The web offers us something the mainstream press cannot: collections of personal stories. Voices of those who saw things happen with their own eyes. People who do not write for newspapers, or tour the world to cover stories, but who for one event turn into instant reporters. If the Internet is also about connecting people and bringing to your eyes what the other media cannot, this is your chance to see it in action.
I won’t link to everything. There are hundreds of pages out there. Here are some I have read, and appreciated.
- the fray: devoted to personal story-telling, the fray would be the obvious place to start reading; feature stories and reader comments—yours to add too if you feel like it.
- Anil Dash:
I have all these other ideas, I’m going to write about something other than those fucking terrorists and what they’ve caused. And then, tonight, the smell came back. That burning plastic, electrical, city on fire smell. You know all those clichés about how the smell is the sense most closely linked to memory? They’re true.
- Usman Farman:
Had I taken the late train, or gotten a bite to eat, I would have been 5 minutes late and walking over the crosswalk. Had that happened, I would have been caught under a rain of fire and debris, I wouldn.t be here talking to you. I.d be dead.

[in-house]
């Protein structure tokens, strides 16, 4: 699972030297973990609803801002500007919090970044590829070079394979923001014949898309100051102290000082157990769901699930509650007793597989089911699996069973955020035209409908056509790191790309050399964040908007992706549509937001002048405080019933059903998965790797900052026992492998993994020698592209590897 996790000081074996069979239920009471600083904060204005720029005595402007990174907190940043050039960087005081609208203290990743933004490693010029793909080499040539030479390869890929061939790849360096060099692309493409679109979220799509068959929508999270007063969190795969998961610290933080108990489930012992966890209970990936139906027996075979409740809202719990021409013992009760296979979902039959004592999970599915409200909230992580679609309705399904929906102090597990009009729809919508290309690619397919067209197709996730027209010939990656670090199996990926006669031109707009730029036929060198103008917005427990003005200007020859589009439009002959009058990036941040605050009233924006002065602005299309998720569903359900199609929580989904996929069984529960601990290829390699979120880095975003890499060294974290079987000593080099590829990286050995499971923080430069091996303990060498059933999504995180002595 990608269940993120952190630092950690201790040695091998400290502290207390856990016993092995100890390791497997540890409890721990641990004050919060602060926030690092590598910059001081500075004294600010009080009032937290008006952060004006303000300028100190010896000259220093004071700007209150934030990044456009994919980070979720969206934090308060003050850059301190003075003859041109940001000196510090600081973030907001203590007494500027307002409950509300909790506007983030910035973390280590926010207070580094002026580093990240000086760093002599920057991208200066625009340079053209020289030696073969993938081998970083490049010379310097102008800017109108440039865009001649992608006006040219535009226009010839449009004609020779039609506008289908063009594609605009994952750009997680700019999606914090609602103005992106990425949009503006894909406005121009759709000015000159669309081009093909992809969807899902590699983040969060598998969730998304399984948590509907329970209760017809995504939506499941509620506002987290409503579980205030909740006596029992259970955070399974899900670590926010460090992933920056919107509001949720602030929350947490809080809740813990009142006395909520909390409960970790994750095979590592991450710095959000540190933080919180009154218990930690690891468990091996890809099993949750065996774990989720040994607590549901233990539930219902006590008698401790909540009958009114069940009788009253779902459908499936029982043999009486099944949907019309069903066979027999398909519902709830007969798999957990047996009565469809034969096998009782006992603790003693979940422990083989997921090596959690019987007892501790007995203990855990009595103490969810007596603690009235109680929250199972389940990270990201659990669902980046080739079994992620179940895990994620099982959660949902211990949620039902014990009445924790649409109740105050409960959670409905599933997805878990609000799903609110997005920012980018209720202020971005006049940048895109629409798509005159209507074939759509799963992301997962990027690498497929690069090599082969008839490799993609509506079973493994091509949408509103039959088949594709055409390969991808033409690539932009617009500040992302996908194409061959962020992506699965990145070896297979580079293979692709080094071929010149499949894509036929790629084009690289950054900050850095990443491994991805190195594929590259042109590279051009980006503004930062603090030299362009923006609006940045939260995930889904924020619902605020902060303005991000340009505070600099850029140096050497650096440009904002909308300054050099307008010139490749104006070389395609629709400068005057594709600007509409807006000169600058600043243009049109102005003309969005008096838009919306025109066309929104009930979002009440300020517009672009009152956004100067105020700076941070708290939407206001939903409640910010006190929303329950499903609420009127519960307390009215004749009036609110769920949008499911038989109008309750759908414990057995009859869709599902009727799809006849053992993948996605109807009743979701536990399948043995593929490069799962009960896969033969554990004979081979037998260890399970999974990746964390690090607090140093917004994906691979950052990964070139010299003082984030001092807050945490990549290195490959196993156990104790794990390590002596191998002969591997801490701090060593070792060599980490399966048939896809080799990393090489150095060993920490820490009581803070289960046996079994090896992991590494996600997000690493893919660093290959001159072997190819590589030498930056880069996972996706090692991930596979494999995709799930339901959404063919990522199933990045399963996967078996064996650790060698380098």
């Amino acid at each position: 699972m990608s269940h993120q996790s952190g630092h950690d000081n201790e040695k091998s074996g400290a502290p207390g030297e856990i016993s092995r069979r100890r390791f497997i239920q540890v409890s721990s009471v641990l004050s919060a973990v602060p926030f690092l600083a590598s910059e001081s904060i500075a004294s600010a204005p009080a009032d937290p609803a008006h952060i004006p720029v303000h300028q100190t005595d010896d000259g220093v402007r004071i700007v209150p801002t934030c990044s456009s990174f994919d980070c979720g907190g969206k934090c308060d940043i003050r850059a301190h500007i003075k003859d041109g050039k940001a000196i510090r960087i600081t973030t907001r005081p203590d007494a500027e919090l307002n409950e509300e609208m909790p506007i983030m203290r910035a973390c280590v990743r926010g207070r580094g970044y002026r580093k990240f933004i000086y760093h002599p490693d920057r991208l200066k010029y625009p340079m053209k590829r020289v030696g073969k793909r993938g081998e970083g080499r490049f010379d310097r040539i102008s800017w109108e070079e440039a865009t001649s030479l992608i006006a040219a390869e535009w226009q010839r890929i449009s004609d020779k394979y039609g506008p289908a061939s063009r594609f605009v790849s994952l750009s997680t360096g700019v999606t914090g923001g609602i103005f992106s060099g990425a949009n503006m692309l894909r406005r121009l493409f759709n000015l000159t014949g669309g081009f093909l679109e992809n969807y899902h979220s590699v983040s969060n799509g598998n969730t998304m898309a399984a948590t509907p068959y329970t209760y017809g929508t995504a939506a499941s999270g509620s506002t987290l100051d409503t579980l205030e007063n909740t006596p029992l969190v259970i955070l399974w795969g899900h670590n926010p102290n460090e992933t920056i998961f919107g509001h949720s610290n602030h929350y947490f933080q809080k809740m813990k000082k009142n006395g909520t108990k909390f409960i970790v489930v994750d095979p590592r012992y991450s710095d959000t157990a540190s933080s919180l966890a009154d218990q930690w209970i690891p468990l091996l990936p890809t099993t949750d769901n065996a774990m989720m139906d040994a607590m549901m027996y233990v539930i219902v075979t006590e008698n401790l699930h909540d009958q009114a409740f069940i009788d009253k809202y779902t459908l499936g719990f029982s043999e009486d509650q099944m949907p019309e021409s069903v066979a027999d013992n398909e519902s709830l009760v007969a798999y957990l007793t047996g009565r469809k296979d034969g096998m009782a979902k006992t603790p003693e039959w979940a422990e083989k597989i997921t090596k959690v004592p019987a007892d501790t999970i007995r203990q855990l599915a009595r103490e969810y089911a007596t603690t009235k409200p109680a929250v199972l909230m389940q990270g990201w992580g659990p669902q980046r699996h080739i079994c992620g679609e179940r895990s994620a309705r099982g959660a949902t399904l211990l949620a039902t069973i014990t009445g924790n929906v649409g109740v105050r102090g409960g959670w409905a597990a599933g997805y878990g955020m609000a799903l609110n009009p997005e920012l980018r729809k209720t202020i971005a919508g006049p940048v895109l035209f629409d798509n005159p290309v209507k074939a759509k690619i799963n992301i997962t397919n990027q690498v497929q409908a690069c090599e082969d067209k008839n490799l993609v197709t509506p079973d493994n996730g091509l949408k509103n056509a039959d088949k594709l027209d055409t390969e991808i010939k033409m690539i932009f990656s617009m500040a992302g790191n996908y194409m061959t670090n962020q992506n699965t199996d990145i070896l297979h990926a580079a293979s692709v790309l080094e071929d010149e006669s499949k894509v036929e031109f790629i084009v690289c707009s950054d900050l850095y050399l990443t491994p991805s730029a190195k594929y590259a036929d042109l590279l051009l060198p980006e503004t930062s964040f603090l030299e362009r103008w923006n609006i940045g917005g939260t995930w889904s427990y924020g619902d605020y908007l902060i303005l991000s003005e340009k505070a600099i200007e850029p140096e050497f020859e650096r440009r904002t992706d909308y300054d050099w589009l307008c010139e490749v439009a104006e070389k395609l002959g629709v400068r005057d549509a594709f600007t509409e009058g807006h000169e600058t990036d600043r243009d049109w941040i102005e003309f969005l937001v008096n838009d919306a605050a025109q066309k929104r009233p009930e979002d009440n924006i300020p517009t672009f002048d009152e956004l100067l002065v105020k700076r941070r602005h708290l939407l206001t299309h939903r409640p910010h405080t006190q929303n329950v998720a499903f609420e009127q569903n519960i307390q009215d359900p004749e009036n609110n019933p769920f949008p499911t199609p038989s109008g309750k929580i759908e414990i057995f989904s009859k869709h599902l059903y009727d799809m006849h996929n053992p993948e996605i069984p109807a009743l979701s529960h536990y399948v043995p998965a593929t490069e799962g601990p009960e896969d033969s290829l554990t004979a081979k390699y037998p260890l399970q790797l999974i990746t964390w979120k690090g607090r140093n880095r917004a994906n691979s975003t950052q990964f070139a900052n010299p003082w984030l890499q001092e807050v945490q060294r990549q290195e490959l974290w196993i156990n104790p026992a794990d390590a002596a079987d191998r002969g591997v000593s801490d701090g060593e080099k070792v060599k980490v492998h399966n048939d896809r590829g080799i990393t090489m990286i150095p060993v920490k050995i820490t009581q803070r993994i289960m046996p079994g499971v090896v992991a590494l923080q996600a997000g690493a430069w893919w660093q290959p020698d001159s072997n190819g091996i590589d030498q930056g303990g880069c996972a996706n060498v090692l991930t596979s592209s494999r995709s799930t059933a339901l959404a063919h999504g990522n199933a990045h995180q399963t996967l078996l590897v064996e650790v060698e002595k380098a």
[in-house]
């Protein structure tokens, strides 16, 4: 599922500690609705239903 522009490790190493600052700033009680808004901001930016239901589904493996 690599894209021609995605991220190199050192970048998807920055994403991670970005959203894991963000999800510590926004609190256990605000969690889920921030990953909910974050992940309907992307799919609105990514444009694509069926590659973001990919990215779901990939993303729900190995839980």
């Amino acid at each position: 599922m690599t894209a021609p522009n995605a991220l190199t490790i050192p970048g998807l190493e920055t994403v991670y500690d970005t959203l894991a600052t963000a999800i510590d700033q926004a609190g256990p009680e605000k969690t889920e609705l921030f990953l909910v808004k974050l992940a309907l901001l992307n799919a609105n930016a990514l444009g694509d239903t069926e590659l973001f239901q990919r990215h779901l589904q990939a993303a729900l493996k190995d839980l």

- Tamim Ansary:
Some say, why don’t the Afghans rise up and overthrow the Taliban? The answer is, they’re starved, exhausted, hurt, incapacitated, suffering. A few years ago, the United Nations estimated that there are 500,000 disabled orphans in Afghanistan–a country with no economy, no food.
- Maggie: scroll down a bit, and you’ll find lots of linked quotes.
My doctor may be among those killed on 11 September. I’ve tried three times to reach him, and all I get is the same eerily calm voice mail loop.
- Ben Curtis (Purportal): lots of misinformation has circulated after the attacks. Links to relevant documents on the web to make up your mind yourself about these things.
- and finally, a pilot’s speech on his first flight after the attacks: how to deal with hijackers.